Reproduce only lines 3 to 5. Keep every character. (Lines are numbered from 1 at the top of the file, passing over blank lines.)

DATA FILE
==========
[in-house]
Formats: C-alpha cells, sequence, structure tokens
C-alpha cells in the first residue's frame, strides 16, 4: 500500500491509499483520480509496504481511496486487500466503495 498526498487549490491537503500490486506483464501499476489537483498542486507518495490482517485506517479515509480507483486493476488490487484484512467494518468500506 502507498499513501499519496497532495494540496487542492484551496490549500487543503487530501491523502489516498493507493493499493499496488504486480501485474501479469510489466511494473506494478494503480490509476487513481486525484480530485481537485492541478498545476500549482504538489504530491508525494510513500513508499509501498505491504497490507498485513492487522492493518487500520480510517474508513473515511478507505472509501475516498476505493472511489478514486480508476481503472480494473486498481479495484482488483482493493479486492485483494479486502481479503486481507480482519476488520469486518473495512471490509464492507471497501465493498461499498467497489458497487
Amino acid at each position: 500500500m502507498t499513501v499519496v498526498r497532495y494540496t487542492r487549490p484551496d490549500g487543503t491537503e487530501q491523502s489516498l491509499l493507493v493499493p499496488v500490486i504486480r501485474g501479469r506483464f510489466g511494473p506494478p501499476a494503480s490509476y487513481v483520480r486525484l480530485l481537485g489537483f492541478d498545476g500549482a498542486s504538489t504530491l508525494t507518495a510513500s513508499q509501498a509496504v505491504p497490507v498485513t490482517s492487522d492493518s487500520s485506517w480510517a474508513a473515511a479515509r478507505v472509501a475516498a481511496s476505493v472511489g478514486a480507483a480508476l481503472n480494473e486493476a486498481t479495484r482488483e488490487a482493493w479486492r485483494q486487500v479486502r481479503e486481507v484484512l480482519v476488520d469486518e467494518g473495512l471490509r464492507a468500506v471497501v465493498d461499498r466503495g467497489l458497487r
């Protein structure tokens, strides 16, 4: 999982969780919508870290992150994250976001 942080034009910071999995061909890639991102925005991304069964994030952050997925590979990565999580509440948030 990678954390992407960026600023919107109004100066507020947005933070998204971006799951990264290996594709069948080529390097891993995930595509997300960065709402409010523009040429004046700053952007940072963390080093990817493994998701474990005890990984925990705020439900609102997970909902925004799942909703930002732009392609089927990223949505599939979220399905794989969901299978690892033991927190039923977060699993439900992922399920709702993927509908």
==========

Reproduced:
C-alpha cells in the first residue's frame, strides 16, 4: 500500500491509499483520480509496504481511496486487500466503495 498526498487549490491537503500490486506483464501499476489537483498542486507518495490482517485506517479515509480507483486493476488490487484484512467494518468500506 502507498499513501499519496497532495494540496487542492484551496490549500487543503487530501491523502489516498493507493493499493499496488504486480501485474501479469510489466511494473506494478494503480490509476487513481486525484480530485481537485492541478498545476500549482504538489504530491508525494510513500513508499509501498505491504497490507498485513492487522492493518487500520480510517474508513473515511478507505472509501475516498476505493472511489478514486480508476481503472480494473486498481479495484482488483482493493479486492485483494479486502481479503486481507480482519476488520469486518473495512471490509464492507471497501465493498461499498467497489458497487
Amino acid at each position: 500500500m502507498t499513501v499519496v498526498r497532495y494540496t487542492r487549490p484551496d490549500g487543503t491537503e487530501q491523502s489516498l491509499l493507493v493499493p499496488v500490486i504486480r501485474g501479469r506483464f510489466g511494473p506494478p501499476a494503480s490509476y487513481v483520480r486525484l480530485l481537485g489537483f492541478d498545476g500549482a498542486s504538489t504530491l508525494t507518495a510513500s513508499q509501498a509496504v505491504p497490507v498485513t490482517s492487522d492493518s487500520s485506517w480510517a474508513a473515511a479515509r478507505v472509501a475516498a481511496s476505493v472511489g478514486a480507483a480508476l481503472n480494473e486493476a486498481t479495484r482488483e488490487a482493493w479486492r485483494q486487500v479486502r481479503e486481507v484484512l480482519v476488520d469486518e467494518g473495512l471490509r464492507a468500506v471497501v465493498d461499498r466503495g467497489l458497487r
């Protein structure tokens, strides 16, 4: 999982969780919508870290992150994250976001 942080034009910071999995061909890639991102925005991304069964994030952050997925590979990565999580509440948030 990678954390992407960026600023919107109004100066507020947005933070998204971006799951990264290996594709069948080529390097891993995930595509997300960065709402409010523009040429004046700053952007940072963390080093990817493994998701474990005890990984925990705020439900609102997970909902925004799942909703930002732009392609089927990223949505599939979220399905794989969901299978690892033991927190039923977060699993439900992922399920709702993927509908």